One Year Down

Looks like I was in touch with my adoption pain yesterday! I hadn’t realized that my holiday OART would turn into such a downer. =/ The visit on Tuesday was actually pretty good, as I will detail below.

Whenever we visit at their home, I bring a bunch of food. I grew up with the belief that when people have babies, you bring them food—since Ruth and Nora are hoping to go back into the pool a year from now, this means that I’m going to be trying to feed them for at least the next three years. This time, I brought garlic mashed potatoes, stuffed grape leaves, and cranberry relish, and that’s what we had for lunch. On the advice of basically everyone, I was debuting a new “be more emotionally open” policy at this visit, and it definitely made things harder.  Mr. Book says that I spent much of the visit not interacting with Cricket and looking sad. My husband, on the other hand, was a champ—now that Cricket is old enough to play with, Mr. Book is a big hit. My favorite example is an extended bit of imitative tongue-sticking-out play that culminated in Mr. Book teaching Cricket to stick his tongue out pointed up, toward his nose. An hour or so after lunch, Cricket went down for a nap and Mr. Book and I excused ourselves for a walk to Starbucks.

This coffee break was one of my better ideas. We were both feeling shell shocked and overwhelmed, and so we sat in Starbucks for an hour, drinking coffee and talking about Cricket. Then we went back and I chatted with Ruth while Mr. Book sat patiently with us (Nora was at work until 5). Cricket woke up just after four, and when Nora got home we all went out for vegetarian Thai food. On the way to the restaurant, Ruth and I sat in the back seat on either side of Cricket, who now barely fits into his infant car seat. She gave him a bottle and he grabbed my hand and held it, staring into my eyes, while he drank it.

The ladies at the restaurant loved Cricket, and he was very polite with them. It was so funny—they would tousle his hair or tickle him, and he would give them this very patient smile in return. With some help from Ruth, he opened his birthday present; his moms loved it, and he seemed interested. The food was great. On the way back, Cricket was bored and a bit fussy, so I pretended to eat his food. He loved that—he kept pulling his foot away, and then sticking it into my face again, cracking up when I noshed on it. We did this for better than fifteen minutes, and he seemed so pleased. Once we were all home, he helped open his Christmas gift and then played with us a bit while his parents cleaned up a bit. I sat on the floor with him this time, and he kept crawling back and forth between me and Mr. Book and climbing into our laps. At one point, sitting with me, he waved at Mr. Book and said “He yo.” I almost started to cry, but got it together. As we were leaving, Cricket was about to go into the bath. He was in Nora’s arms, and we said goodbye, and then he just leaned into me—I took him for a hug, and then we both kissed him goodbye, and then we left.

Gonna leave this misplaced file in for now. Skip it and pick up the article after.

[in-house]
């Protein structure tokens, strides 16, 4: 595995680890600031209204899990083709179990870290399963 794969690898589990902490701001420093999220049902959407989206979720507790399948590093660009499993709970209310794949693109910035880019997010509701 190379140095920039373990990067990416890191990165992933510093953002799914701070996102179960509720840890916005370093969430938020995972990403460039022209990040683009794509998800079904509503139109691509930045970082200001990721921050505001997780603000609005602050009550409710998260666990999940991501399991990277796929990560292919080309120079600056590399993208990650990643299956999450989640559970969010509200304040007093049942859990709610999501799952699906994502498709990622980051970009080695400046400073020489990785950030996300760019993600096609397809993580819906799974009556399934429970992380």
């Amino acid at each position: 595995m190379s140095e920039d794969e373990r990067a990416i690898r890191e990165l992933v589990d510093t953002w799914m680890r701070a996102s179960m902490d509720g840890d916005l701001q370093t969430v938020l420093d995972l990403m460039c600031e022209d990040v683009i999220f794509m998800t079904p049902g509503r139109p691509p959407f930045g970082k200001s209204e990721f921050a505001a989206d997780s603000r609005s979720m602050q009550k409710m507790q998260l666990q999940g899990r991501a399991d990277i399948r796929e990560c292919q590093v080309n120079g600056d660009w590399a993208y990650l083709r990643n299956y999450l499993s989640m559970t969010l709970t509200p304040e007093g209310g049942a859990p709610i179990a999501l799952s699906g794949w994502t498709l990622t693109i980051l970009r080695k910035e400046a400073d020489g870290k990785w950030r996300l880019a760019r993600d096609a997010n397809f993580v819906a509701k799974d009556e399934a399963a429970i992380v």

Ruth and I sent each other post-visit emails today, and she said “I wanted to let you know that when Cricket leaned forward and laid his head against your chest, this was something I have not seen him do before.  I also wanted to tell you that after his bath, when Nora brought him out to say good night to me and the dog, he was looking around the room very vigorously.  Then Nora said, “You’re looking for Mama Susie and Papa Book?  They’re not here anymore.”  And then he said, ‘Ba! Ba! Ba!’ meaning that you said bye-bye.  I think that is the first time I have heard him try to describe something that has already happened.” So we had a couple of firsts, and while it was hard, it felt very precious.

On the way home, we talked for awhile and then listened to the radio. Then the Beach Boys came on, and I pressed my face against my husband’s shoulder and cried.

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